Decline comes for us all. Rome fell. The British empire receded. The Romanovs, the Habsburgs—gone. And on a fog-enshrouded night last weekend in Foxborough, Massachusetts, the most impressive and enduring sports dynasty of the 21st century sputtered to its inevitable end, as the Patriots lost to the Tennessee Titans, 20–13, in a first-round playoff game.
If this was Tom Brady’s last game as a Patriot—he is 42 years old and a free agent—or indeed his last as a professional quarterback, “Hub Kid Bids Fans Adieu” it was not. In 1960, in his final at-bat at Fenway Park, famously memorialized by John Updike in The New Yorker, Ted Williams hit a home run, an apt capstone to a legendary career. With his final pass in what may be his final game at Gillette Stadium, Brady threw a hapless pick-six—an interception that was run back for a touchdown—an ignominious and undignified end that seemed almost contrary to nature.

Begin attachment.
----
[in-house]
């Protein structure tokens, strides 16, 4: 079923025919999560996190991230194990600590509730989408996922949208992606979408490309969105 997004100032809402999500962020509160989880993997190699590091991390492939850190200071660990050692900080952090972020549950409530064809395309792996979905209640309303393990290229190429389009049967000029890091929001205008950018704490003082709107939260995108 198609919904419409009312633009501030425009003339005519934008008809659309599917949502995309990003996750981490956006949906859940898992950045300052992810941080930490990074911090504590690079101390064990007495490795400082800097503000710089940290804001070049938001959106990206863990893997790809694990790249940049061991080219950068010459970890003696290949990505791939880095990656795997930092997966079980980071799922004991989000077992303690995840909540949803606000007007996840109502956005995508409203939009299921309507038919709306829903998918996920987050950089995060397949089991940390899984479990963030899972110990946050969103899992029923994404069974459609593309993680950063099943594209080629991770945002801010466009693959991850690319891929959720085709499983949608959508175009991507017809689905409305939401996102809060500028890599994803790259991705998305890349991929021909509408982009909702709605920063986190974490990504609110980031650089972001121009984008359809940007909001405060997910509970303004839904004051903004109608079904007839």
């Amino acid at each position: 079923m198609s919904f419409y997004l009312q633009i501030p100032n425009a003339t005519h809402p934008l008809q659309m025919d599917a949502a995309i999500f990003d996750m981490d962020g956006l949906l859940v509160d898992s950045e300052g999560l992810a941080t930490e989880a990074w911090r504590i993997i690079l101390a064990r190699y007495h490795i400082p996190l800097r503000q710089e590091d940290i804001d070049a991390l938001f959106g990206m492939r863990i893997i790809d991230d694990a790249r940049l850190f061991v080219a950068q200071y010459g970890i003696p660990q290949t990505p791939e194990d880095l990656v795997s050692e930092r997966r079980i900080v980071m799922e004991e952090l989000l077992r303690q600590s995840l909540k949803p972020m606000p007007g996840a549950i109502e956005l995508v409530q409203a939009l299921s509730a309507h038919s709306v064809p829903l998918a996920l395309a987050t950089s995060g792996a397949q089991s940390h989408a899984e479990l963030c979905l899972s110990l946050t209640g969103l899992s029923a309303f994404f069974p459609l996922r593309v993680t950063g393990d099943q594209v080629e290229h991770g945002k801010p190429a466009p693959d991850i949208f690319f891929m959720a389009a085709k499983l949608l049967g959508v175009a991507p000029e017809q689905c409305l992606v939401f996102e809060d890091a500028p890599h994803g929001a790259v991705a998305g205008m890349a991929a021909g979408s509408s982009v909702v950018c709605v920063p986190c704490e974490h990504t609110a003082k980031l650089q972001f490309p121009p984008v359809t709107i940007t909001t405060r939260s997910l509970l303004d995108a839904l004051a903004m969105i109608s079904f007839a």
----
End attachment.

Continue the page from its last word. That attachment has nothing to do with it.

Since 2001, with the age-defying Brady at quarterback and the hooded and glowering Bill Belichick as coach, Patriot dominance had come to seem almost like a law of physics—an immutable constant. Nine Super Bowl appearances and six Super Bowl championships spread across 17 years. Sixteen AFC East Championships—including the past 11 in a row. A perfect 16–0 regular season in 2007. Brady himself has won more games than any other quarterback in pro-football history; he has never had a losing season. He was the league MVP three times, and the Super Bowl MVP four times. He has more playoff touchdowns, completions, passing yards, and Super Bowl appearances than any other player in history. What makes the sustained stretch of shock and awe that Brady and Belichick imposed on the rest of the league all the more impressive is that it was achieved during a proverbial era of parity for professional football, when the rules have pushed toward an egalitarianism of outcome. (For a plutocratic bunch, those NFL owners run a pretty socialistic operation.)